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Bars forced to close in Winston-Salem by executive order Local news



NC Alcohol Law Enforcement agents visited a number of private bars in Winston-Salem on Wednesday, informing their operators that companies must close under the executive order related to the pandemic by Governor Roy Cooper, two bar owners said.

Cooper’s order to extend restrictions on the serving of alcoholic beverages until late comes into force at 23:00 on August 31

. The order will remain in effect until 23:00 on October 2, unless Cooper cancels it.

An ALE spokeswoman did not respond to phone calls or emails asking for more information about the actions of the law enforcement agency in Winston-Salem and elsewhere in Forsyth County.

ALE agents spoke to operators at a number of bars in the city, said Tony Stevens, owner of Whiskey Dawg at 915 Brookstown Ave. Agents told operators that if they did not have permission to operate a restaurant within their business, then they would have to close, Stevens said.

“If that’s what he (Cooper) said, then I have to do it,” Stevens said.

Whiskey Dawg said in a Facebook post that he had worked safely as a bar for the past few weeks before closing.

Daniel Bull, owner of Bull’s Tavern at 408 W. Fourth Street, said an ALE agent visited her business on Wednesday. Her agent told her that her business could not be opened on Cooper’s orders.

“I will comply, but at this point I may go bankrupt,” Taurus said. “I’m just trying to follow the rules.”

The bar made “a couple, but the business has not been fully open for nearly six months,” Bull said.

Bull’s tavern was closed after Cooper’s initial orders to “stay home” in mid-March amid a coronavirus pandemic, Bull said. Its 16 employees lost their jobs due to the closure and unemployment benefits expired, she said.

Bull believes private bars are being treated unfairly, unlike restaurants that are allowed to reopen, she said. Bar owners are able to follow state safety guidelines, Bull said.

News of the closure of the Vintage Sofa Bar at 1001 Burke St. and Joyner’s Bar at 854 W. Fourth St. were posted on Facebook’s business pages on Wednesday.

“Joyner’s is sad to announce that our bar will close immediately until Phase 3 of North Carolina’s reopening,” the bar said on Facebook. “The implementation of Governor’s Executive Order 141 took place today, while all bars that are not classified as a restaurant must be closed until further notice.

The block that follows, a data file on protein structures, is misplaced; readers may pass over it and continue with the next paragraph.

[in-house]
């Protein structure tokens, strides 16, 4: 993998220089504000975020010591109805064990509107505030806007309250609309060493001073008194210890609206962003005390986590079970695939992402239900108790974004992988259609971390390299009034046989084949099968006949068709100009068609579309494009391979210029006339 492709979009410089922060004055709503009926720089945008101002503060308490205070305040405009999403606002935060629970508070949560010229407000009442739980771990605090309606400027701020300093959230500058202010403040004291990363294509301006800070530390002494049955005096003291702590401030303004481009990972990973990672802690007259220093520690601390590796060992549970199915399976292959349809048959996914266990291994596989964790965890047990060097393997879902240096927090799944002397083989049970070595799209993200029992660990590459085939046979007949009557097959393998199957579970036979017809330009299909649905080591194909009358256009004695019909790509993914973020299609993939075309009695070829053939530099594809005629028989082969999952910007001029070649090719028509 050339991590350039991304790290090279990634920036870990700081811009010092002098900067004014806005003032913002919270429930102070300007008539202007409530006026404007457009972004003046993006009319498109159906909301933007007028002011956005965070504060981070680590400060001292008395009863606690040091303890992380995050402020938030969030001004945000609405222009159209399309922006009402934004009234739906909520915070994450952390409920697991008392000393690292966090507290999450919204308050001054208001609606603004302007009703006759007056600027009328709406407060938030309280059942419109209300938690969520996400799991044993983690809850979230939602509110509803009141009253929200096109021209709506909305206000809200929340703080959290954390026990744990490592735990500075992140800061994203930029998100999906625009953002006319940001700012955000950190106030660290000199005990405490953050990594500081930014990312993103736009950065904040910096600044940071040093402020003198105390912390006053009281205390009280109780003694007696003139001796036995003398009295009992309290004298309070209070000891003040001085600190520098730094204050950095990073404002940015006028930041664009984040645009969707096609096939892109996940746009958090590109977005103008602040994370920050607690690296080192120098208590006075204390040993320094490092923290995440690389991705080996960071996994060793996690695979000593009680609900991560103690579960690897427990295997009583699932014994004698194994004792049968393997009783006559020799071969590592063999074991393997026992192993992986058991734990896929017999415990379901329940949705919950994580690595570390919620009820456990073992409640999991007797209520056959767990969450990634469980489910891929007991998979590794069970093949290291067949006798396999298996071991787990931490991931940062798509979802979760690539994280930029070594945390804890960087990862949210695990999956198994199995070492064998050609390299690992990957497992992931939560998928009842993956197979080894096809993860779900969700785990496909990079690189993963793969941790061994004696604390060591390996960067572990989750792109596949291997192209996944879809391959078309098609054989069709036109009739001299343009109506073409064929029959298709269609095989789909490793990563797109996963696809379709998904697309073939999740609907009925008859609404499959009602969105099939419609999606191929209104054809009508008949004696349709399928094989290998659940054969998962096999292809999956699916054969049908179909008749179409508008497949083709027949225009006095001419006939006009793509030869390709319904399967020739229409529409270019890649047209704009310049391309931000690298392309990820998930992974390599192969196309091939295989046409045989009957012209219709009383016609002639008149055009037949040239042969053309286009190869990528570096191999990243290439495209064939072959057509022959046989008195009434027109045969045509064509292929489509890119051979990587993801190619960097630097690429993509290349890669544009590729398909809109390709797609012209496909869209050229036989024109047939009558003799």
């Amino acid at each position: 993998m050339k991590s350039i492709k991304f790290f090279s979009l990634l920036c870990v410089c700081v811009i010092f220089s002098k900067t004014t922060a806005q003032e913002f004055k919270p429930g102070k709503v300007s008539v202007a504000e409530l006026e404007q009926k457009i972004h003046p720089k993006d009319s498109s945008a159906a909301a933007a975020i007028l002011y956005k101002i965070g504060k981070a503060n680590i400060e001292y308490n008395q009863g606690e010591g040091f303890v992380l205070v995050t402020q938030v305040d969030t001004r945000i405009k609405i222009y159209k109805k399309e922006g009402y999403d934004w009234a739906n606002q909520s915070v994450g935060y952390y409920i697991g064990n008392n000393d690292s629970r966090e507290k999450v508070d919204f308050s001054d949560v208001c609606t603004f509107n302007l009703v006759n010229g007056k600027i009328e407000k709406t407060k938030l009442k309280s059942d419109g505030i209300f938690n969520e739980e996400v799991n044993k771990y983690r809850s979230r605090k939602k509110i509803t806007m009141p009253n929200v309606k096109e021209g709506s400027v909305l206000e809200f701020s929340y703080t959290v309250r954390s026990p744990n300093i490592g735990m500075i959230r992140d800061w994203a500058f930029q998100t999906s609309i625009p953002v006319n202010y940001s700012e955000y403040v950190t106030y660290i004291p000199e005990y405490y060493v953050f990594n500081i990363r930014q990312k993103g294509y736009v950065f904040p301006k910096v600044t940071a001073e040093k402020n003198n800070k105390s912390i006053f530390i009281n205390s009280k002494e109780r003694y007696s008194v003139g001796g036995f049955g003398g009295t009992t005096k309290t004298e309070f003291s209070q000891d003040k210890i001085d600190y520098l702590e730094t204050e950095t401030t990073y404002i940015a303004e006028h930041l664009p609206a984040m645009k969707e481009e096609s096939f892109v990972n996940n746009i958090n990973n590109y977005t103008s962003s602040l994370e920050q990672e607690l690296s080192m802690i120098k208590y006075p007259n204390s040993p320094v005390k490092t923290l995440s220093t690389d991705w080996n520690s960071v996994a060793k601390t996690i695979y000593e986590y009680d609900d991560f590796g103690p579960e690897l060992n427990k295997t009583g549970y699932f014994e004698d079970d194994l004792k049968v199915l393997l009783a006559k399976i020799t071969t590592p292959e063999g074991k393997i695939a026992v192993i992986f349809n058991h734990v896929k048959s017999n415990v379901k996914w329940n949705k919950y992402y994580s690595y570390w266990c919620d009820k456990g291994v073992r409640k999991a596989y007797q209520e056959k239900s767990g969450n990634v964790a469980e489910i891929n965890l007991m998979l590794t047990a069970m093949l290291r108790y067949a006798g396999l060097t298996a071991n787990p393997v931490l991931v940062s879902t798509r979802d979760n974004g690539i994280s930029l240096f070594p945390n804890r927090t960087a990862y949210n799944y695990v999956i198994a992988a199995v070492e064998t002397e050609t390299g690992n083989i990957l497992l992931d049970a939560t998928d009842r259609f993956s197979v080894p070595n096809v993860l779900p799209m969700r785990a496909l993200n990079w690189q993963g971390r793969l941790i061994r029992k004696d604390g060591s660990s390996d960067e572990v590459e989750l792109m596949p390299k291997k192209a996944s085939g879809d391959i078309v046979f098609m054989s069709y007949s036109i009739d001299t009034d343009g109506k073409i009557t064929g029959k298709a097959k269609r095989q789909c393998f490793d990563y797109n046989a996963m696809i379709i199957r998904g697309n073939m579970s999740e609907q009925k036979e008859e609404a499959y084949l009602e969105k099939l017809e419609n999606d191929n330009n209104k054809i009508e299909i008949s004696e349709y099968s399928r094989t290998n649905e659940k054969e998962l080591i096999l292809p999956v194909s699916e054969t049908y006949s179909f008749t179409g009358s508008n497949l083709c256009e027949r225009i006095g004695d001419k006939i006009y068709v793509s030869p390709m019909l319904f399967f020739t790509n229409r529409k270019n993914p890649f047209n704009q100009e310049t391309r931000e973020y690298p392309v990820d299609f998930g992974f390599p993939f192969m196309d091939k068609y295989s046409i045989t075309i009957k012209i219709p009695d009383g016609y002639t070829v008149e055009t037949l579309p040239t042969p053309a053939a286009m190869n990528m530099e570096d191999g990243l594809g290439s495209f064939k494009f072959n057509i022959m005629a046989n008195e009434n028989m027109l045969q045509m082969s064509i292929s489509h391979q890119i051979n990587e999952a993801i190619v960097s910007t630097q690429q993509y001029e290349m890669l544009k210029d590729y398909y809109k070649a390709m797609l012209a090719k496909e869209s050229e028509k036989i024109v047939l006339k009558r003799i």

“Keep us in your hearts and minds,” Joyner said. “Can not wait to see you.”

ALE’s actions in Winston-Salem look similar to the implementation previously reported in Mecklenburg County. Two weeks ago, ALE agents visited 50 private bars in Charlotte, informing them that they had to close due to Cooper’s previous orders before he issued a decree on August 31.

Cooper issued an executive order on May 20, according to which bars and other entertainment venues are closing amid a coronavirus pandemic. In his August 31 order, Cooper added language outlining the risk of transmitting COVID-19 from alcohol consumption.

The Federal Centers for Disease Control and Prevention and the NC Department of Health and Human Services say alcohol consumption reduces inhibitions and makes people more likely to engage in behaviors that increase the risk of spreading COVID-19, according to Cooper’s order. .

“People who drink cannot wear face coatings all the time,” the order said. “And when people gather to consume alcohol in public, they often speak loudly, laugh, shout or sing, spreading droplets that contain the COVID-19 virus.”

The NC Bar Association and Taverns has filed a request for temporary detention against Cooper’s May 20 order, according to his website. The association represents 185 companies across the country that have bars.

Under the order, “all types of ABC mixed drink holders are allowed to operate, except private bars,” the association said.

“Despite our numerous requests, the governor’s office has no science or data to show that drinking in a private bar is more dangerous than drinking in a brewery bar, distillery or even a restaurant bar,” said Zach Medford, president of the association.

Medford could not be reached on Wednesday to comment on the status of the association’s legal action.


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